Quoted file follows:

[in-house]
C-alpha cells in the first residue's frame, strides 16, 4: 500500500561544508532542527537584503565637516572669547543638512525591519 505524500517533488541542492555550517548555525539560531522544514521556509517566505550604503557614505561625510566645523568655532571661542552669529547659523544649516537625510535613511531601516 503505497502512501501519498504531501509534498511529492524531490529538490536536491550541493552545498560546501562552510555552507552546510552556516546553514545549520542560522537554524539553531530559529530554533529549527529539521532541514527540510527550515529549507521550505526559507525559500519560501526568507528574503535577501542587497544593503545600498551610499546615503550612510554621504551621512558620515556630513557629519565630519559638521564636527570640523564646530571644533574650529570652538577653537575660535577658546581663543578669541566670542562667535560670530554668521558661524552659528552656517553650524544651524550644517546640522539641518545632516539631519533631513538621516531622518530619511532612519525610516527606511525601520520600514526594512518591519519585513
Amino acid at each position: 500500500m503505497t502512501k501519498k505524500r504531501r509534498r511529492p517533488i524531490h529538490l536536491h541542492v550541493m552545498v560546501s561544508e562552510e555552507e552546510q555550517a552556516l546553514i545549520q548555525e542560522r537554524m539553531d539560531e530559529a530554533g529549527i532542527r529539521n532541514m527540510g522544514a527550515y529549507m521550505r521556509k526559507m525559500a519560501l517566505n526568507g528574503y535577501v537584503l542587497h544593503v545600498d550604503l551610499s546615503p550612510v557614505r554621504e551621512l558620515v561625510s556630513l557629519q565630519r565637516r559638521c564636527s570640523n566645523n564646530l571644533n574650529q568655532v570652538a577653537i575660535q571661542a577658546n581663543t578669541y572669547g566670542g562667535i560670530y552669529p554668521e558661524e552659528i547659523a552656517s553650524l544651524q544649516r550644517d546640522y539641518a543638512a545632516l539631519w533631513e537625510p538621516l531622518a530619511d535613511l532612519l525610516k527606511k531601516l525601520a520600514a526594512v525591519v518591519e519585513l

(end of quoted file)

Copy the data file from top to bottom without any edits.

[in-house]
C-alpha cells in the first residue's frame, strides 16, 4: 500500500561544508532542527537584503565637516572669547543638512525591519 505524500517533488541542492555550517548555525539560531522544514521556509517566505550604503557614505561625510566645523568655532571661542552669529547659523544649516537625510535613511531601516 503505497502512501501519498504531501509534498511529492524531490529538490536536491550541493552545498560546501562552510555552507552546510552556516546553514545549520542560522537554524539553531530559529530554533529549527529539521532541514527540510527550515529549507521550505526559507525559500519560501526568507528574503535577501542587497544593503545600498551610499546615503550612510554621504551621512558620515556630513557629519565630519559638521564636527570640523564646530571644533574650529570652538577653537575660535577658546581663543578669541566670542562667535560670530554668521558661524552659528552656517553650524544651524550644517546640522539641518545632516539631519533631513538621516531622518530619511532612519525610516527606511525601520520600514526594512518591519519585513
Amino acid at each position: 500500500m503505497t502512501k501519498k505524500r504531501r509534498r511529492p517533488i524531490h529538490l536536491h541542492v550541493m552545498v560546501s561544508e562552510e555552507e552546510q555550517a552556516l546553514i545549520q548555525e542560522r537554524m539553531d539560531e530559529a530554533g529549527i532542527r529539521n532541514m527540510g522544514a527550515y529549507m521550505r521556509k526559507m525559500a519560501l517566505n526568507g528574503y535577501v537584503l542587497h544593503v545600498d550604503l551610499s546615503p550612510v557614505r554621504e551621512l558620515v561625510s556630513l557629519q565630519r565637516r559638521c564636527s570640523n566645523n564646530l571644533n574650529q568655532v570652538a577653537i575660535q571661542a577658546n581663543t578669541y572669547g566670542g562667535i560670530y552669529p554668521e558661524e552659528i547659523a552656517s553650524l544651524q544649516r550644517d546640522y539641518a543638512a545632516l539631519w533631513e537625510p538621516l531622518a530619511d535613511l532612519l525610516k527606511k531601516l525601520a520600514a526594512v525591519v518591519e519585513l